1277). “He is interested in life, but he does not love it; and in detaching himself as an artist

entirely from life, his interest in it has actually become greater, has become interest and nothing

else (TCLC 199). This simply means that if he grows away from reality, his thoughts become

fulfilled with interest in creating a great novel from imagination. Sociologically, Conrad creates

an atmosphere around the characters in creating two groups “of those who conquer and those

who are conquered.” Uniquely, Conrad is variant from a sociologist, since he is not neutral and is

scientifically disjointed from the statement made. Conrad, in other words, experiments more on

the psychological side of his novels rather than on the sociological side (Dintenfass 6). As for

truth in Conrad’s literature, he is known to include the truth from both the mind and the essence

of encounterings “and it is these kinds of truths..that art, and art alone, can convey to us”

(Dintenfass 5). In addition to this, moral ethics takes a part to make this statement clear to

readers in saying that both purpose and wrong is evil, and the moral is opposite from this.

In respect to Conrad’s forms of expression, he uses multiplicity, ambiguity, and irony

(Dintenfass 10). Multiplicity derives from his various use of expression that deals with his

experiences in both dreams and truth. In relation to this, Conrad uses symbolism to display the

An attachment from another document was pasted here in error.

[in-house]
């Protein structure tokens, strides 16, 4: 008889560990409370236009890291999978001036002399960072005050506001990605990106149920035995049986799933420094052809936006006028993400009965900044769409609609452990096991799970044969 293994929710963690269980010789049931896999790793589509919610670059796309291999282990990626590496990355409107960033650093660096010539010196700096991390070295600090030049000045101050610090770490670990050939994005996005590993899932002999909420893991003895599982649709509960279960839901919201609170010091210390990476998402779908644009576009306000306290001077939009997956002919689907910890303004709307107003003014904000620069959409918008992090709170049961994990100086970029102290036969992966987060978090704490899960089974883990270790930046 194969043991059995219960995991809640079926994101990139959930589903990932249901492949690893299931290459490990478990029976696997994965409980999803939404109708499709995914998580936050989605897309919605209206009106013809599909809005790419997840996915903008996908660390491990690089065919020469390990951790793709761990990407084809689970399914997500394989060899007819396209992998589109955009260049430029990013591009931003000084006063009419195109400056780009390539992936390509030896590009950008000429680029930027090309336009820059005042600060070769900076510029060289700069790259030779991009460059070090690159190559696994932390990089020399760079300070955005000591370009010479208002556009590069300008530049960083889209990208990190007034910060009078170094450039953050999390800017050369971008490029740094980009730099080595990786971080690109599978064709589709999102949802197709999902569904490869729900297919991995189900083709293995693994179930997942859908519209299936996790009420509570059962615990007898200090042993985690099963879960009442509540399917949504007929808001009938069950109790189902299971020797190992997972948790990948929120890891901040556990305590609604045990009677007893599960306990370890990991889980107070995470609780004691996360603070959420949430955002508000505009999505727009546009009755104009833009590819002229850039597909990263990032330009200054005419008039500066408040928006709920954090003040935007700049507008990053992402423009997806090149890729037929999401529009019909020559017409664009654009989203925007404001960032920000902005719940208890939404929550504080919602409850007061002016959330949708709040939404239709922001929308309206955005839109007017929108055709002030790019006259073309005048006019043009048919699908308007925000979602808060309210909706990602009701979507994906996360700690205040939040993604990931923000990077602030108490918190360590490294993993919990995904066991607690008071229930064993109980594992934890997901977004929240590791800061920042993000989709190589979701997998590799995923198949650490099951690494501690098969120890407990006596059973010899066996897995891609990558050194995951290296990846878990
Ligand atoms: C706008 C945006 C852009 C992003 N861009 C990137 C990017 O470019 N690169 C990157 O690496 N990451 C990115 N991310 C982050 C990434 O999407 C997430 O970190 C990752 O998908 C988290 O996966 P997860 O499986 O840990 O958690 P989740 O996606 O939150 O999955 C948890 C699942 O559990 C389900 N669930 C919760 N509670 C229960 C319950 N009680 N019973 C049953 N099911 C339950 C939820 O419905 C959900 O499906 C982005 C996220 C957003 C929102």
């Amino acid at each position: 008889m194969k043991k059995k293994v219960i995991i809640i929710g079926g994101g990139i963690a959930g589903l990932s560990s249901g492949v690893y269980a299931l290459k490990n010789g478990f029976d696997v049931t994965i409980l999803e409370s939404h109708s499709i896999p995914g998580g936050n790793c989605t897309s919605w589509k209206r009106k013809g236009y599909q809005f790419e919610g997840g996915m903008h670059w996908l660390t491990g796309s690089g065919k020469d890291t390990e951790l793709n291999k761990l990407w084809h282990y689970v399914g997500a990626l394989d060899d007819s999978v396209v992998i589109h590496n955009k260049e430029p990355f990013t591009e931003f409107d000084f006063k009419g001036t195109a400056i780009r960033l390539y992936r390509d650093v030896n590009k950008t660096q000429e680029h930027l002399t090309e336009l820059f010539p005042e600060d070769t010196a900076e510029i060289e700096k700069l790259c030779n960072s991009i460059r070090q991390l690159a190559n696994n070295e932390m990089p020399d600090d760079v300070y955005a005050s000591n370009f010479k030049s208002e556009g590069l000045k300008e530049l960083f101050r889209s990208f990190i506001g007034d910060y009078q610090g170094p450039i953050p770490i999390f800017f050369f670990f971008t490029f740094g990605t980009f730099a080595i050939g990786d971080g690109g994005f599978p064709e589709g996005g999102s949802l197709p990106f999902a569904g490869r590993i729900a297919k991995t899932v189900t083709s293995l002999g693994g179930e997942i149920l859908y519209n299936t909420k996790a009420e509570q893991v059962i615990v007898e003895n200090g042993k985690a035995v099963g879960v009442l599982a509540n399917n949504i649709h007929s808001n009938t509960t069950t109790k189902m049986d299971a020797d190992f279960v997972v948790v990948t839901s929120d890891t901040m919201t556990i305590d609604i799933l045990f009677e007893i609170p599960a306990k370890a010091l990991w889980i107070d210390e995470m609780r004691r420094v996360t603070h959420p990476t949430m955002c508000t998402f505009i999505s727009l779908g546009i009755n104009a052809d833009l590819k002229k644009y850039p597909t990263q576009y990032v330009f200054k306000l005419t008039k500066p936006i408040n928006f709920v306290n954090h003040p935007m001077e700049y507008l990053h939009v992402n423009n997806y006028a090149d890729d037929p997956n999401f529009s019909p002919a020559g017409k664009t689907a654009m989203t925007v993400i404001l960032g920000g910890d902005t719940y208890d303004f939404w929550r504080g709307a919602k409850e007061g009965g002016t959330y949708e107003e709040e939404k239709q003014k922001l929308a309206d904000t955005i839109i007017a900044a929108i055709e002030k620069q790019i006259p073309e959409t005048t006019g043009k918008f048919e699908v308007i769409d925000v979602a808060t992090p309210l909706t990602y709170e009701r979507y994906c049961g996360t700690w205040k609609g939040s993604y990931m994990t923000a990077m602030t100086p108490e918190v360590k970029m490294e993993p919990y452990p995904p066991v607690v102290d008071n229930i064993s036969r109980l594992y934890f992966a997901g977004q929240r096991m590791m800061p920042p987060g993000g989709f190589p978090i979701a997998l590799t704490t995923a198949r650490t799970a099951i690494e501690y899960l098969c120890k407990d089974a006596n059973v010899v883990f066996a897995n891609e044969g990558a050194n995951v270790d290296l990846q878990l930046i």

value of expression in his works (WLC 784). Ambiguity is pieced together when his novels take

on a puzzling and complex style when uncertainty gains on Conrad’s ideas. To Conrad, this is

considered a lapse of qualification, which is explained as having his ideas being held back

temporarily in causing the story line to detach itself from making sense, but fortunately this

doesn’t undermine his style of expression (WLC 783). Finally, irony is featured when he

combines both truth and fiction. There is no telling Conrad’s experiences from the fiction in his

novels to have his readers comprehend the reality from the imagination. This is the reason why

readers occasionally mistaken his novels as being described as a satire at times (WLC 784). All in

all, Conrad has viewed his literature as a psychologist and moralist (TCLC 199). The